According to the CDC, 48.2 million people in the US used marijuana at least once in 2019. And in 2018, 66.3 percent of adults over the age of 18 reported that they consumed alcohol in the past year. Considering the number of people who have used both substances it’s likely that a considerable number of people use them at the same time.
This page looks at the interaction between alcohol and marijuana, their combined effect on the body, and long term risks of using them together.
Effects of Marijuana
When you ingest or smoke marijuana, chemicals like THC pass through the bloodstream and into the brain. The effects are instant when you smoke it, but take longer to appear when ingested. The most common effects include relaxation and euphoria, but some users report paranoia, changed perception of time, and an increased appetite.
THC mainly affects parts of the bran that play a role in time perception, concentration, pleasure, movement, coordination, and memory. Due to its impact on the orbitofrontal cortex and hippocampus, marijuana consumption can affect memory and impair thinking.
Why You Shouldn’t Mix Alcohol and Marijuana
Marijuana and alcohol both have effects on our senses and how we experience things. Naturally, the more of a substance we consume, the more it distorts our senses. Alcohol and marijuana can have a major effect on the brain’s prefrontal cortex, which processes information it receives through the senses. Consequently, your brain may produce thoughts based on distorted stimuli from the surroundings, which can impair your reactions and judgment.
Regardless of the substance, mixing them together can have dangerous effects. Besides unpleasant side effects, it can increase your risk of abusing either substance, which can lead to an addiction. In addition, mixing alcohol and marijuana repeatedly over a long period of time can cause long-term damage to the brain that can’t be reversed by stopping the use of one substance or the other.
The Effect of Using Alcohol with Marijuana
Having marijuana and alcohol together can cause a variety of reactions. Getting intoxicated from alcohol consumption and being under the influence of marijuana at the same time is called being cross-faded. Among young adults, this phenomenon is becoming increasingly desirable. However, it can lead to the following effects in particular.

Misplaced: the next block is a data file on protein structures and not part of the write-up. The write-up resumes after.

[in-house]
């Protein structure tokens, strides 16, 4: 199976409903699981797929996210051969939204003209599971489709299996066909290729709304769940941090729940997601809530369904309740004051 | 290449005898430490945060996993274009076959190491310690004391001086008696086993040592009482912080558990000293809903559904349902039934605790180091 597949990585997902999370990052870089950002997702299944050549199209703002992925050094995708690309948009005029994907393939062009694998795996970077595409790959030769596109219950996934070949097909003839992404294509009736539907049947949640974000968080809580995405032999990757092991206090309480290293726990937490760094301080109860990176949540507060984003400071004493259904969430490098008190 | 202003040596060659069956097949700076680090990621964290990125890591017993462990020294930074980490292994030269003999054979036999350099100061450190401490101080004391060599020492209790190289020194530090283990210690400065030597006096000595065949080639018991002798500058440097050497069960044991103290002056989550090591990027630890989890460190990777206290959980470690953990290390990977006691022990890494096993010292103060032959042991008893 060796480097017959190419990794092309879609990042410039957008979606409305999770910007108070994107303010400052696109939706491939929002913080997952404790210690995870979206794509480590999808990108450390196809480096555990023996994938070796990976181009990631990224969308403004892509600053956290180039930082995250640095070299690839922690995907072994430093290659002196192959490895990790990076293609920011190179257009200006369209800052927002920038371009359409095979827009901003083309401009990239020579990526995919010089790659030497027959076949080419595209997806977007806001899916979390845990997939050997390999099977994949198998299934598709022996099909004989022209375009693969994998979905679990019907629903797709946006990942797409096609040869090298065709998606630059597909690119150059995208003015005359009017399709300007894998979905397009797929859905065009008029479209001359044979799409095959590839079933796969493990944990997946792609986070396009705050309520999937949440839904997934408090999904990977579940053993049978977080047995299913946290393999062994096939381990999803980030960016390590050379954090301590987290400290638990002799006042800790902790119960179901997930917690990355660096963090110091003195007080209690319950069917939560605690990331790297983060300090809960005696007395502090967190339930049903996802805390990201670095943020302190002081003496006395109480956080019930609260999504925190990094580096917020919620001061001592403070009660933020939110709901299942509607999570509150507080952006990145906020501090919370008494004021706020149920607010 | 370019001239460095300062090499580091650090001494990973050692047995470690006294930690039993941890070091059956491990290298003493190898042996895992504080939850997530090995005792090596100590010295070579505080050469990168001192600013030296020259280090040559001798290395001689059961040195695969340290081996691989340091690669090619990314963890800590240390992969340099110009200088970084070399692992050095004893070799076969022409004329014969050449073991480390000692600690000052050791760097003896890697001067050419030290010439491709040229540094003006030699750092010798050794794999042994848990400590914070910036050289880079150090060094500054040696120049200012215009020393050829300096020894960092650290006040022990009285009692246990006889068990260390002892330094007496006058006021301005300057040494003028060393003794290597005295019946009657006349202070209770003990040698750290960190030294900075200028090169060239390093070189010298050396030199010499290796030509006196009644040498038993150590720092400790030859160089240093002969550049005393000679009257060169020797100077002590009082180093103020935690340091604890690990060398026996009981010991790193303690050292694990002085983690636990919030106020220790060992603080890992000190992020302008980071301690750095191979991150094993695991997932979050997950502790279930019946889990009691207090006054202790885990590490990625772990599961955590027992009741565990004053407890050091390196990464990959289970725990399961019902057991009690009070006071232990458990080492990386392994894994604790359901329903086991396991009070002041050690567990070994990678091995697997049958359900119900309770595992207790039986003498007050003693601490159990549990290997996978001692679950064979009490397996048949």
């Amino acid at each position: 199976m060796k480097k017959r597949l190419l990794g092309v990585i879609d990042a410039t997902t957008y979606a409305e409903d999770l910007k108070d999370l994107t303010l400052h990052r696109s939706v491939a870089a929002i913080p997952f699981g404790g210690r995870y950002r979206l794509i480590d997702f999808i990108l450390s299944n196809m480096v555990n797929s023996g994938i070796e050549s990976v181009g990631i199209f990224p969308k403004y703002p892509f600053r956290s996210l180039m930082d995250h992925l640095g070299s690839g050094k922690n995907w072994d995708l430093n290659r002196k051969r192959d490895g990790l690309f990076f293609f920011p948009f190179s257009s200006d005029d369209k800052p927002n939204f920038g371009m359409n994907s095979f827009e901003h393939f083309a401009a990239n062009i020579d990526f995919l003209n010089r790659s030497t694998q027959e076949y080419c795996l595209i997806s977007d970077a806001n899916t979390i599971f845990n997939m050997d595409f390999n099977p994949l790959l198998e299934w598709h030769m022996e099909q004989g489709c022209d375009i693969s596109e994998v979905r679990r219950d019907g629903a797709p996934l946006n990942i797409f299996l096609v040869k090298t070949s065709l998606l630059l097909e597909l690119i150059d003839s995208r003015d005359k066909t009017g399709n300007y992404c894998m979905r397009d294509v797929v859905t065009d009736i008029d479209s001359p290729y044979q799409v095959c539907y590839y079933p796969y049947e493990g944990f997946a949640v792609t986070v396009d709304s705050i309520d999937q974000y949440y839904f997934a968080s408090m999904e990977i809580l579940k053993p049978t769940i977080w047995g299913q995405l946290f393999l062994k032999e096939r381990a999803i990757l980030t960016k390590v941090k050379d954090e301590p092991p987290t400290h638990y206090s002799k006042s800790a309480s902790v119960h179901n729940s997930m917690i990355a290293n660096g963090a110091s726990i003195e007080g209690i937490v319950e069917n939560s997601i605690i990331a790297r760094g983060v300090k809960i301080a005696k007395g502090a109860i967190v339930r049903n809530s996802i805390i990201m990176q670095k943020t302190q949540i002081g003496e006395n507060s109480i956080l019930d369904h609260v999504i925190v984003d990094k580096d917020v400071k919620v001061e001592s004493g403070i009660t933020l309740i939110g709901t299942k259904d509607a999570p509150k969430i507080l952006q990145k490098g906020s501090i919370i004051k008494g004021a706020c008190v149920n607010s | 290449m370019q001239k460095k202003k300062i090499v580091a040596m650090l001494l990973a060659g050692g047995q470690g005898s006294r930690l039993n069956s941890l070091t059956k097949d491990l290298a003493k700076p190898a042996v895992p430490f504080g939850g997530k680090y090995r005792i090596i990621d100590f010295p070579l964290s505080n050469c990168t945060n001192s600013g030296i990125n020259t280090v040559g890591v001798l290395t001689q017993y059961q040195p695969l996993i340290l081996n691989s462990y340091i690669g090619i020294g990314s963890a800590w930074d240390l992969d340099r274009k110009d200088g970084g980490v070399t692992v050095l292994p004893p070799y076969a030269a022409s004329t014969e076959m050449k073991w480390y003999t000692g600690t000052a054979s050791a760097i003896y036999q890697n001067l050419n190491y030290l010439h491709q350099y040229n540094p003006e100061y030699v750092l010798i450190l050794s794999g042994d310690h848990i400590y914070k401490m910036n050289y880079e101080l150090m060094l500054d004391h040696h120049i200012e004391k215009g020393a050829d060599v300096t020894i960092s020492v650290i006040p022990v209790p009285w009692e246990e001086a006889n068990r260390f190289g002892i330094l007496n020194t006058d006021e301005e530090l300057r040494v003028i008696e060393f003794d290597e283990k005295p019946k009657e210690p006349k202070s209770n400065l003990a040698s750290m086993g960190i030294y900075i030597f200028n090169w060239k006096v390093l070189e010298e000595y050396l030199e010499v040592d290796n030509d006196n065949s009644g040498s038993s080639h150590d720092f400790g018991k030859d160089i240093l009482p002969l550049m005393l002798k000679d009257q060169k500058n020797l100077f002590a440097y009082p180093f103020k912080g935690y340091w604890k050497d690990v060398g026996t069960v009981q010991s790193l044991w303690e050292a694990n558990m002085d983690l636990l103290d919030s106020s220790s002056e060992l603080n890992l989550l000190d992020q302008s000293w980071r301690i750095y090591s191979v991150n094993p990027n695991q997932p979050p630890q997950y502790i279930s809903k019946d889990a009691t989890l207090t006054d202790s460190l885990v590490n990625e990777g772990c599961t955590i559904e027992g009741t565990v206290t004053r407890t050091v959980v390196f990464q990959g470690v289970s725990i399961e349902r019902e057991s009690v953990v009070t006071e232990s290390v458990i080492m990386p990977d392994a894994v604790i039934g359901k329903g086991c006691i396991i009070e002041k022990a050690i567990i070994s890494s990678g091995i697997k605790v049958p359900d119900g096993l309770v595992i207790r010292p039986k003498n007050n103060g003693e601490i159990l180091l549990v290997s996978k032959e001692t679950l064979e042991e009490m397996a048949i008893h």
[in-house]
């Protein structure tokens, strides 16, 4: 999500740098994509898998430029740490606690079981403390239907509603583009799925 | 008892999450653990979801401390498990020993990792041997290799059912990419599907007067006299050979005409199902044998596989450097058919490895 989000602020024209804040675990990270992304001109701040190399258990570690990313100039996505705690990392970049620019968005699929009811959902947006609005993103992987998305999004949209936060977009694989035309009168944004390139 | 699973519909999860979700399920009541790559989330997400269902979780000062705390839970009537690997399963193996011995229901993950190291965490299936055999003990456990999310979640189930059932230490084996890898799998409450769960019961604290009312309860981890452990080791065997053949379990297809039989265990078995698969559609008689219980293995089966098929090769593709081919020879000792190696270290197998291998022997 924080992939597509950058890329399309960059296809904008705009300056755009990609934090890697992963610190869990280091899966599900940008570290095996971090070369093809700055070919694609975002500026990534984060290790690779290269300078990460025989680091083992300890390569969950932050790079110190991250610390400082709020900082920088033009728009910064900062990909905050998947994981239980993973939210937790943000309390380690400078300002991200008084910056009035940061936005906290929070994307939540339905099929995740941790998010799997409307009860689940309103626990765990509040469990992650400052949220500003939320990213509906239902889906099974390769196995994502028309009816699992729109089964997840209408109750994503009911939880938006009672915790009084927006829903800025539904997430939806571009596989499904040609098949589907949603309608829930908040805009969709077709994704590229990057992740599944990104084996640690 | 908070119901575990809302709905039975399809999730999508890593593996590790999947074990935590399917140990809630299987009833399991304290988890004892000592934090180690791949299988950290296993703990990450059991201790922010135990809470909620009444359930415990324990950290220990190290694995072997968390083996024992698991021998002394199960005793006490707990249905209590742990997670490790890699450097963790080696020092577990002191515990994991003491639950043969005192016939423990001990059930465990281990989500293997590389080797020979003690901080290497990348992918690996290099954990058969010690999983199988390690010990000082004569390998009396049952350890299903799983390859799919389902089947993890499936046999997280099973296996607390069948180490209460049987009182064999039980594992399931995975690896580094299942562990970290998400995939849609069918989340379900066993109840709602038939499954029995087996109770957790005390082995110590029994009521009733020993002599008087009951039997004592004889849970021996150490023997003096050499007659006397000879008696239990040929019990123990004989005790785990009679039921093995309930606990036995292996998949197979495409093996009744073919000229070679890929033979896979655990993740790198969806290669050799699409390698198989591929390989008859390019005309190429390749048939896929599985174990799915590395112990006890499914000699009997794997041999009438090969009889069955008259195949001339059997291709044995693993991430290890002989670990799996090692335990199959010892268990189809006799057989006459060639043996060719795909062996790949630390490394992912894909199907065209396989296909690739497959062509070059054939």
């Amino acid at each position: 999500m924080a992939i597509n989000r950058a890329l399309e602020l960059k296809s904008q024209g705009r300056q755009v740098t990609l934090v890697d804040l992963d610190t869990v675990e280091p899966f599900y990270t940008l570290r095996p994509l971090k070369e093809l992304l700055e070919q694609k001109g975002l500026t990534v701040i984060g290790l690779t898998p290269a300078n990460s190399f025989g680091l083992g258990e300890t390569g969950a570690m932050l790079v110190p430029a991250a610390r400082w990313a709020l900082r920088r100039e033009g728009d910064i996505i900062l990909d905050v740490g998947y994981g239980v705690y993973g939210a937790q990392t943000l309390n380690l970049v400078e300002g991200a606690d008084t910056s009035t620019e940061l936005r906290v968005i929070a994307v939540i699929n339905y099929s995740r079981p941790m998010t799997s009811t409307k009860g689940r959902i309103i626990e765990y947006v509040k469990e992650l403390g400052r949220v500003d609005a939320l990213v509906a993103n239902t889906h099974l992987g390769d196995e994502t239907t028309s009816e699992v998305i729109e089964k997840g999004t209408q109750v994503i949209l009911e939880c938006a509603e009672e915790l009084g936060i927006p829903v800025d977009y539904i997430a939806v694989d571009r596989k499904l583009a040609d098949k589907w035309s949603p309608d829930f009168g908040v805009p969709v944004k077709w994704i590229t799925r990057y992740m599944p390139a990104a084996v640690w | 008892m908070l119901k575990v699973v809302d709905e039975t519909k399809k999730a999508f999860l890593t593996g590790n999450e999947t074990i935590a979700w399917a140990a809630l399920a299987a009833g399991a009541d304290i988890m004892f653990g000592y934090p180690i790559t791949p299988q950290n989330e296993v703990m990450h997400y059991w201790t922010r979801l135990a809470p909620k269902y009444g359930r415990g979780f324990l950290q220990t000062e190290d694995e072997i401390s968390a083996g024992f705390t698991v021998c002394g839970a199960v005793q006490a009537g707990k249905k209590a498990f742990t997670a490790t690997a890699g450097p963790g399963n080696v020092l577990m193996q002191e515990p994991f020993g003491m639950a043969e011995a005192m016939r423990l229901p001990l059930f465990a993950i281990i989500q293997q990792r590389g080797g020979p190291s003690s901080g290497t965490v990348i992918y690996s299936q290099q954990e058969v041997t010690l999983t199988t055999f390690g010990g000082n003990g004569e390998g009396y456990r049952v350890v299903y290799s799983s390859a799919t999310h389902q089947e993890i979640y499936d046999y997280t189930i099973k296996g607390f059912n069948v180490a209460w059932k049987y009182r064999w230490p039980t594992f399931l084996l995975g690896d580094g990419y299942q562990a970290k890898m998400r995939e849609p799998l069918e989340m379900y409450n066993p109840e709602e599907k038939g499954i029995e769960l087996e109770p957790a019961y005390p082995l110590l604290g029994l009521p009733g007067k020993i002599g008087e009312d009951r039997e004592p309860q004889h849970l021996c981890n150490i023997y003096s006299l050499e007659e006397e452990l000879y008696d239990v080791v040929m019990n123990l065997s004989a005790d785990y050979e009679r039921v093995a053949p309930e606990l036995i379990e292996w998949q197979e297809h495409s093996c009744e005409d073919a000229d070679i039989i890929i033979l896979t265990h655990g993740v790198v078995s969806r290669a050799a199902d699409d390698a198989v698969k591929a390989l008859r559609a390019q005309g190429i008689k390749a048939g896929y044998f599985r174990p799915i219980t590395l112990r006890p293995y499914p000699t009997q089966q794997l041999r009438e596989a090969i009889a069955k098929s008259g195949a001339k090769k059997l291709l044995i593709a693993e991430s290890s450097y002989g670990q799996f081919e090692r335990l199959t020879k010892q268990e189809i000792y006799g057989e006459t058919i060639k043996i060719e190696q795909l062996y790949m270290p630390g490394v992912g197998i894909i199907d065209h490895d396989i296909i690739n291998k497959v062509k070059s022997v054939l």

Increased THC Absorption
When you consume marijuana after alcohol, THC absorption increases. This may cause you to experience stronger effects of the marijuana, along with unpleasant symptoms like nausea, sweating, and dizziness. Studies suggest that drinking alcohol before consuming marijuana allows a greater dose of THC than without alcohol.
Minimized Effects of Alcohol
In some cases, marijuana can reduce how impaired someone feels as a result of consuming alcohol. When a person experiences reduced effects of alcohol, they may be under the impression that they didn’t drink as much. Consequently, they believe that they’re capable of driving when their BAC level is actually above the 0.08 limit.
Increased Consumption of Marijuana and Alcohol
Moreover, people who use both substances together tend to use more of each than if they were just using one. This could lead to a dependence on either marijuana or alcohol.
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Major Risks of Using Alcohol and Marijuana
In the short-term, mixing alcohol and marijuana can lead to slowed reflexes, increased heart rate, and an inability to make important decisions, distorted vision, short –term memory loss, and a higher chance of being involved in accidents.